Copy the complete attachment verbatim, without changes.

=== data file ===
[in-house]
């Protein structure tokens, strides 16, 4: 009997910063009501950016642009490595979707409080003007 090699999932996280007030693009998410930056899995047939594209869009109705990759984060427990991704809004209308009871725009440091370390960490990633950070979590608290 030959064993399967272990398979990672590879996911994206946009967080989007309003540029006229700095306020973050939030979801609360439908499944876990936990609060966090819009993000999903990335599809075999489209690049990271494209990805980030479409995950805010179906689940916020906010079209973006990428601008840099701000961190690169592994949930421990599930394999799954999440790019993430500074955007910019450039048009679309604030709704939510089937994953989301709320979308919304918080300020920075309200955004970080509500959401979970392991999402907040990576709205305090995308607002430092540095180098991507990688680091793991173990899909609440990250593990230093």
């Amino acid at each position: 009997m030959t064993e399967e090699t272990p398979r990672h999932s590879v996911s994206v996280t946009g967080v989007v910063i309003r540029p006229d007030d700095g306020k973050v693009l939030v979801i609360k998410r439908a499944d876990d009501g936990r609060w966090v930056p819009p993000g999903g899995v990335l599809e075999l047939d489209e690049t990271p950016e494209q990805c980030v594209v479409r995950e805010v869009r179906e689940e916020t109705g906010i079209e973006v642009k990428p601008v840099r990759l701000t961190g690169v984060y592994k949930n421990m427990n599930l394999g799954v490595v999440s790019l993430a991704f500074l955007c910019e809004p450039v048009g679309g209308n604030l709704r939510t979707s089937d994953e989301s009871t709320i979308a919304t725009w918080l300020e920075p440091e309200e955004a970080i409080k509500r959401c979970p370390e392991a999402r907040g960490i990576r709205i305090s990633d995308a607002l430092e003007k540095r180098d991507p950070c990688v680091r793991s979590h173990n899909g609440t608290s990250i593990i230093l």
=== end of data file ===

[in-house]
């Protein structure tokens, strides 16, 4: 009997910063009501950016642009490595979707409080003007 090699999932996280007030693009998410930056899995047939594209869009109705990759984060427990991704809004209308009871725009440091370390960490990633950070979590608290 030959064993399967272990398979990672590879996911994206946009967080989007309003540029006229700095306020973050939030979801609360439908499944876990936990609060966090819009993000999903990335599809075999489209690049990271494209990805980030479409995950805010179906689940916020906010079209973006990428601008840099701000961190690169592994949930421990599930394999799954999440790019993430500074955007910019450039048009679309604030709704939510089937994953989301709320979308919304918080300020920075309200955004970080509500959401979970392991999402907040990576709205305090995308607002430092540095180098991507990688680091793991173990899909609440990250593990230093």
């Amino acid at each position: 009997m030959t064993e399967e090699t272990p398979r990672h999932s590879v996911s994206v996280t946009g967080v989007v910063i309003r540029p006229d007030d700095g306020k973050v693009l939030v979801i609360k998410r439908a499944d876990d009501g936990r609060w966090v930056p819009p993000g999903g899995v990335l599809e075999l047939d489209e690049t990271p950016e494209q990805c980030v594209v479409r995950e805010v869009r179906e689940e916020t109705g906010i079209e973006v642009k990428p601008v840099r990759l701000t961190g690169v984060y592994k949930n421990m427990n599930l394999g799954v490595v999440s790019l993430a991704f500074l955007c910019e809004p450039v048009g679309g209308n604030l709704r939510t979707s089937d994953e989301s009871t709320i979308a919304t725009w918080l300020e920075p440091e309200e955004a970080i409080k509500r959401c979970p370390e392991a999402r907040g960490i990576r709205i305090s990633d995308a607002l430092e003007k540095r180098d991507p950070c990688v680091r793991s979590h173990n899909g609440t608290s990250i593990i230093l």